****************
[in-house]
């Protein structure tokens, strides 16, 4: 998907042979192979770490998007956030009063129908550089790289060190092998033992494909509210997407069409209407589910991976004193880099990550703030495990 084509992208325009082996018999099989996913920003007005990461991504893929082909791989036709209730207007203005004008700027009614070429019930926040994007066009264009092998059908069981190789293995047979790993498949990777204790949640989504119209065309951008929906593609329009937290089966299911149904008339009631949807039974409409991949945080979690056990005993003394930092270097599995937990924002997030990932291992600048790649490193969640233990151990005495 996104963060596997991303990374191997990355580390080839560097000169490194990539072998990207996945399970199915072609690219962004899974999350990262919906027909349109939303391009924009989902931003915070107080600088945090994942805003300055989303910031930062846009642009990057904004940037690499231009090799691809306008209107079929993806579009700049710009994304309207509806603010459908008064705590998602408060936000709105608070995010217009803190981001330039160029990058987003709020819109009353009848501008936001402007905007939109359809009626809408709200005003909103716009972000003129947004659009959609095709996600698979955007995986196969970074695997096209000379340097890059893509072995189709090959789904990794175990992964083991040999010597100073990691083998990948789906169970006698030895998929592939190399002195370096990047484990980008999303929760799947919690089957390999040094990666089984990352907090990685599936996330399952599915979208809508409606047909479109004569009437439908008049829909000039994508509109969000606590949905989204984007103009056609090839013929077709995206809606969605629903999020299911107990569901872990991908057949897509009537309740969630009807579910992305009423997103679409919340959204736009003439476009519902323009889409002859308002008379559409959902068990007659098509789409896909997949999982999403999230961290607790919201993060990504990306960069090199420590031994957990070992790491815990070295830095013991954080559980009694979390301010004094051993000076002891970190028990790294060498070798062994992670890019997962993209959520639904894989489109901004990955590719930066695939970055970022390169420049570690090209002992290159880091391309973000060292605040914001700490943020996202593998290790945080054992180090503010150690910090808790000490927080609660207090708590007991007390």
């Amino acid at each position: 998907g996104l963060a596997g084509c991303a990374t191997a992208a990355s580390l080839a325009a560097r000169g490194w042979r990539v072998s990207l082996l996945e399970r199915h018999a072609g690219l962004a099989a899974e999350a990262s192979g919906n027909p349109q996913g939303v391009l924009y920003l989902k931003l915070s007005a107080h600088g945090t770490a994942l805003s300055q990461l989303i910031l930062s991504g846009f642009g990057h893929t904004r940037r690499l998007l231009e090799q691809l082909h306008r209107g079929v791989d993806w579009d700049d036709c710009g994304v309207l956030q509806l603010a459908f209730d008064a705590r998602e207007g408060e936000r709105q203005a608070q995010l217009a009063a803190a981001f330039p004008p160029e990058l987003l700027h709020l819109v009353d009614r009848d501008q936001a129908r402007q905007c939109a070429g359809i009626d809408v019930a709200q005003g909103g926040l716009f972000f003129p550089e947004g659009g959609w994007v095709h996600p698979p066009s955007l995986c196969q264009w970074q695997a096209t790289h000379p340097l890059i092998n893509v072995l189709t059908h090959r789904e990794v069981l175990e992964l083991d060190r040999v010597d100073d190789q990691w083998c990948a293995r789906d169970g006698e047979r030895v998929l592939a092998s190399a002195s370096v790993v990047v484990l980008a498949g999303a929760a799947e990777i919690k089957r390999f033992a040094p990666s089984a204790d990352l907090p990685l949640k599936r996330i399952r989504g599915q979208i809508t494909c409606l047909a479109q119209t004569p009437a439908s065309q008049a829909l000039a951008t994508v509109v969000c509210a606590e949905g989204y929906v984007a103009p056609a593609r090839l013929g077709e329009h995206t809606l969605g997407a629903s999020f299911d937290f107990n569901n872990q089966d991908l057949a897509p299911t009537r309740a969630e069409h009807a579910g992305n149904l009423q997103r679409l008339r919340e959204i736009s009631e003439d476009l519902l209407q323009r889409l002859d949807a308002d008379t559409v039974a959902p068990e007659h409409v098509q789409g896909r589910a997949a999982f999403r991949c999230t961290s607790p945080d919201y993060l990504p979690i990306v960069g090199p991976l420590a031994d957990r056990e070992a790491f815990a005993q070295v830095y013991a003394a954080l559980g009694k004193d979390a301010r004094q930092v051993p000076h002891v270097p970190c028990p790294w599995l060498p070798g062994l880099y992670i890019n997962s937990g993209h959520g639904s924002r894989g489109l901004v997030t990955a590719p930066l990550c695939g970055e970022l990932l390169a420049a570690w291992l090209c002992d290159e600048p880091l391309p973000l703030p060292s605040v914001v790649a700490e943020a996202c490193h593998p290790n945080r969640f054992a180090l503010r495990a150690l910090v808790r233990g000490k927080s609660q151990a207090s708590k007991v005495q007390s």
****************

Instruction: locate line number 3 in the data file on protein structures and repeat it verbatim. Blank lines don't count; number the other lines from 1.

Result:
């Amino acid at each position: 998907g996104l963060a596997g084509c991303a990374t191997a992208a990355s580390l080839a325009a560097r000169g490194w042979r990539v072998s990207l082996l996945e399970r199915h018999a072609g690219l962004a099989a899974e999350a990262s192979g919906n027909p349109q996913g939303v391009l924009y920003l989902k931003l915070s007005a107080h600088g945090t770490a994942l805003s300055q990461l989303i910031l930062s991504g846009f642009g990057h893929t904004r940037r690499l998007l231009e090799q691809l082909h306008r209107g079929v791989d993806w579009d700049d036709c710009g994304v309207l956030q509806l603010a459908f209730d008064a705590r998602e207007g408060e936000r709105q203005a608070q995010l217009a009063a803190a981001f330039p004008p160029e990058l987003l700027h709020l819109v009353d009614r009848d501008q936001a129908r402007q905007c939109a070429g359809i009626d809408v019930a709200q005003g909103g926040l716009f972000f003129p550089e947004g659009g959609w994007v095709h996600p698979p066009s955007l995986c196969q264009w970074q695997a096209t790289h000379p340097l890059i092998n893509v072995l189709t059908h090959r789904e990794v069981l175990e992964l083991d060190r040999v010597d100073d190789q990691w083998c990948a293995r789906d169970g006698e047979r030895v998929l592939a092998s190399a002195s370096v790993v990047v484990l980008a498949g999303a929760a799947e990777i919690k089957r390999f033992a040094p990666s089984a204790d990352l907090p990685l949640k599936r996330i399952r989504g599915q979208i809508t494909c409606l047909a479109q119209t004569p009437a439908s065309q008049a829909l000039a951008t994508v509109v969000c509210a606590e949905g989204y929906v984007a103009p056609a593609r090839l013929g077709e329009h995206t809606l969605g997407a629903s999020f299911d937290f107990n569901n872990q089966d991908l057949a897509p299911t009537r309740a969630e069409h009807a579910g992305n149904l009423q997103r679409l008339r919340e959204i736009s009631e003439d476009l519902l209407q323009r889409l002859d949807a308002d008379t559409v039974a959902p068990e007659h409409v098509q789409g896909r589910a997949a999982f999403r991949c999230t961290s607790p945080d919201y993060l990504p979690i990306v960069g090199p991976l420590a031994d957990r056990e070992a790491f815990a005993q070295v830095y013991a003394a954080l559980g009694k004193d979390a301010r004094q930092v051993p000076h002891v270097p970190c028990p790294w599995l060498p070798g062994l880099y992670i890019n997962s937990g993209h959520g639904s924002r894989g489109l901004v997030t990955a590719p930066l990550c695939g970055e970022l990932l390169a420049a570690w291992l090209c002992d290159e600048p880091l391309p973000l703030p060292s605040v914001v790649a700490e943020a996202c490193h593998p290790n945080r969640f054992a180090l503010r495990a150690l910090v808790r233990g000490k927080s609660q151990a207090s708590k007991v005495q007390s």